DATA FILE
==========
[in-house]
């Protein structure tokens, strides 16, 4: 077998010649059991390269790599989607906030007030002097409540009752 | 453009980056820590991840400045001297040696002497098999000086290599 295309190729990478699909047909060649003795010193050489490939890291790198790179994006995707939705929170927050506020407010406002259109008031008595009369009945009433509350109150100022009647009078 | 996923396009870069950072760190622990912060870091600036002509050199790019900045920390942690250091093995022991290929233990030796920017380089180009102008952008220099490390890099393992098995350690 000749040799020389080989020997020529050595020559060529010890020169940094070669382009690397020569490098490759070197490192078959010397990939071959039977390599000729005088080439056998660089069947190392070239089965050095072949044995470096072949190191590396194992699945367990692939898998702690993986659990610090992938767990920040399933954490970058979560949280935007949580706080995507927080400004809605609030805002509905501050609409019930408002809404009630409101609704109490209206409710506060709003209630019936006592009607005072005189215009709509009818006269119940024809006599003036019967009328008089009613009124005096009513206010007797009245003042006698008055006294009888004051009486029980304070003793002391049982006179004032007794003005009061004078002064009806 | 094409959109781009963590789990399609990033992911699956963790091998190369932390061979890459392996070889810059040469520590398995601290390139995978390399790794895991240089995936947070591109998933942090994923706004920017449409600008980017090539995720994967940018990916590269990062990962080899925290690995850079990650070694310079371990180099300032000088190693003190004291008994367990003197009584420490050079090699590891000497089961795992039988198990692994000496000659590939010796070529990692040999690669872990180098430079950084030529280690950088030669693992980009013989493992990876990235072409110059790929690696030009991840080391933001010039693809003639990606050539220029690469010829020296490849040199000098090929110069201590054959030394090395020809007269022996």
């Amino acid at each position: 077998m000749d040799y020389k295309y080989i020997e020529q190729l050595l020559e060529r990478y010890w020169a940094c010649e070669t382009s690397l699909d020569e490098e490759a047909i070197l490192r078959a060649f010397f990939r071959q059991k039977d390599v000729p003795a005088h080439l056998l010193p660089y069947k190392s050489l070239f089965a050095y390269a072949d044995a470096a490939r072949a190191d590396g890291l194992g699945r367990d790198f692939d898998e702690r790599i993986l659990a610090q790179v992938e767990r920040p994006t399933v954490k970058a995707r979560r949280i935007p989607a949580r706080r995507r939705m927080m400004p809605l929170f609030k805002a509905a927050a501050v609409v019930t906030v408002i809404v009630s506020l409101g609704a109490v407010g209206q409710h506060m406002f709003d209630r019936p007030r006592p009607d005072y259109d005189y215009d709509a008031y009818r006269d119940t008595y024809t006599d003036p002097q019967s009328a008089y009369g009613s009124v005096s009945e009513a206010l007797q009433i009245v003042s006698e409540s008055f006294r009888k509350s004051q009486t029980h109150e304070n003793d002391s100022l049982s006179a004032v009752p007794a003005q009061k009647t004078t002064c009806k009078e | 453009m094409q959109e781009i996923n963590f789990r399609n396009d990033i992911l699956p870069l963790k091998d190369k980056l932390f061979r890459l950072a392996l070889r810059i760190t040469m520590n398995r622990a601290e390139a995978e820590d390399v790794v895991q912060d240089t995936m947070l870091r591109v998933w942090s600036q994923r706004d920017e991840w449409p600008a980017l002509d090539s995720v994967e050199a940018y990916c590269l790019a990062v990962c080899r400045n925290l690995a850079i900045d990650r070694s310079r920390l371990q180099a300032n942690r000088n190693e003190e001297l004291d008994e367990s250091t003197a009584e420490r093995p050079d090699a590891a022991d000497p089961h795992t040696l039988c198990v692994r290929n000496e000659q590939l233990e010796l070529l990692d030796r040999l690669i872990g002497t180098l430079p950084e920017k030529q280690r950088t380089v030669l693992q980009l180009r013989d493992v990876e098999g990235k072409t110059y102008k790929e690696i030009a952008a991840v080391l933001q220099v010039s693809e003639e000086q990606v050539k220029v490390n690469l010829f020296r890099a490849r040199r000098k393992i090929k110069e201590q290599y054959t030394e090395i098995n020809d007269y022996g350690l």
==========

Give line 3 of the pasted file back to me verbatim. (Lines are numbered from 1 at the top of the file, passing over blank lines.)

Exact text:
């Amino acid at each position: 077998m000749d040799y020389k295309y080989i020997e020529q190729l050595l020559e060529r990478y010890w020169a940094c010649e070669t382009s690397l699909d020569e490098e490759a047909i070197l490192r078959a060649f010397f990939r071959q059991k039977d390599v000729p003795a005088h080439l056998l010193p660089y069947k190392s050489l070239f089965a050095y390269a072949d044995a470096a490939r072949a190191d590396g890291l194992g699945r367990d790198f692939d898998e702690r790599i993986l659990a610090q790179v992938e767990r920040p994006t399933v954490k970058a995707r979560r949280i935007p989607a949580r706080r995507r939705m927080m400004p809605l929170f609030k805002a509905a927050a501050v609409v019930t906030v408002i809404v009630s506020l409101g609704a109490v407010g209206q409710h506060m406002f709003d209630r019936p007030r006592p009607d005072y259109d005189y215009d709509a008031y009818r006269d119940t008595y024809t006599d003036p002097q019967s009328a008089y009369g009613s009124v005096s009945e009513a206010l007797q009433i009245v003042s006698e409540s008055f006294r009888k509350s004051q009486t029980h109150e304070n003793d002391s100022l049982s006179a004032v009752p007794a003005q009061k009647t004078t002064c009806k009078e | 453009m094409q959109e781009i996923n963590f789990r399609n396009d990033i992911l699956p870069l963790k091998d190369k980056l932390f061979r890459l950072a392996l070889r810059i760190t040469m520590n398995r622990a601290e390139a995978e820590d390399v790794v895991q912060d240089t995936m947070l870091r591109v998933w942090s600036q994923r706004d920017e991840w449409p600008a980017l002509d090539s995720v994967e050199a940018y990916c590269l790019a990062v990962c080899r400045n925290l690995a850079i900045d990650r070694s310079r920390l371990q180099a300032n942690r000088n190693e003190e001297l004291d008994e367990s250091t003197a009584e420490r093995p050079d090699a590891a022991d000497p089961h795992t040696l039988c198990v692994r290929n000496e000659q590939l233990e010796l070529l990692d030796r040999l690669i872990g002497t180098l430079p950084e920017k030529q280690r950088t380089v030669l693992q980009l180009r013989d493992v990876e098999g990235k072409t110059y102008k790929e690696i030009a952008a991840v080391l933001q220099v010039s693809e003639e000086q990606v050539k220029v490390n690469l010829f020296r890099a490849r040199r000098k393992i090929k110069e201590q290599y054959t030394e090395i098995n020809d007269y022996g350690l």